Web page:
WASHINGTON: The Indian-American civil rights lawyer Vanita Gupta has become the first woman of colour to be chosen to the post of associate attorney general by the US Senate.
Vanita managed to occupy the third-highest position at the Department of Justice with the narrow margins votes of 51 -49.
"Congratulations to Vanita Gupta on making history as the first woman of colour to serve as associate attorney general. Now, I urge the Senate to confirm Kristen Clarke. Both are eminently qualified, highly respected lawyers who are dedicated to advancing racial equity and justice," commented President Joe Biden on Gupta's victory.
Gupta is a legendary figure in the US civil rights movement after having won the release of 38 people, most of them African-Americans, who had been wrongly convicted by all-White juries on drug charges in a Texas town.
Gupta was appointed as the Principal Deputy Associate Attorney-General and head of the Civil Rights Division under Barack Obama's administration.
She also served as the Deputy Legal Director and the Director of the Center for Justice at the American Civil Liberties Union (ACLU) earlier.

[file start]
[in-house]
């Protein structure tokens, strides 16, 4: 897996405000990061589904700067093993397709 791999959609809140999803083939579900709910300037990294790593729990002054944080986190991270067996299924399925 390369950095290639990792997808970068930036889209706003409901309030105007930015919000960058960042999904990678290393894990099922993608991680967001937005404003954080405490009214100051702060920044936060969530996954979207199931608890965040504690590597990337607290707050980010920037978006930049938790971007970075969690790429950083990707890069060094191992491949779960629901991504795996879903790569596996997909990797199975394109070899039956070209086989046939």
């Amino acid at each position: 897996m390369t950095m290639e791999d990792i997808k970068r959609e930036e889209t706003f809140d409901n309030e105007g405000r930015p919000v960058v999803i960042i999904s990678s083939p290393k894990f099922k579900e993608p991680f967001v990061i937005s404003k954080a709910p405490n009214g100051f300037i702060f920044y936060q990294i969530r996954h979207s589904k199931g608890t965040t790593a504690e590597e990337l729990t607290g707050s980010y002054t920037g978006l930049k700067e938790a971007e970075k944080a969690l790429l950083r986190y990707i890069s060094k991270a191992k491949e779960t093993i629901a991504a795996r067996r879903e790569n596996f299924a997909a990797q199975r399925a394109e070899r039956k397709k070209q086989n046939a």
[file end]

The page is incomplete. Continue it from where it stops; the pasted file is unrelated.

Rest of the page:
Gupta made her way to the seat after fighting a smear campaign against her which is estimated to have run close to a million dollars by conservative and right-wing groups portraying her as a "radical" who was against law enforcement.
Defending Democracy Together (DDT), an organisation of conservatives who had opposed former President Donald Trump, countered with a campaign supporting Gupta, saying that she "has been building bridges across partisan divides, she has the broad backing of law enforcement".
Three groups of law enforcement officials, Fraternal Order of Police, Major County Sheriffs of America and Federal Law Enforcement Officials Association, also supported her.
Indian-American groups congratulated Gupta on her historic confirmation.
"She has become one of the foremost civil rights advocates in the country and will effectuate our highest ideals of justice as associate attorney general," said Neil Makhija, executive director of IMPACT, a leading Indian-American advocacy group.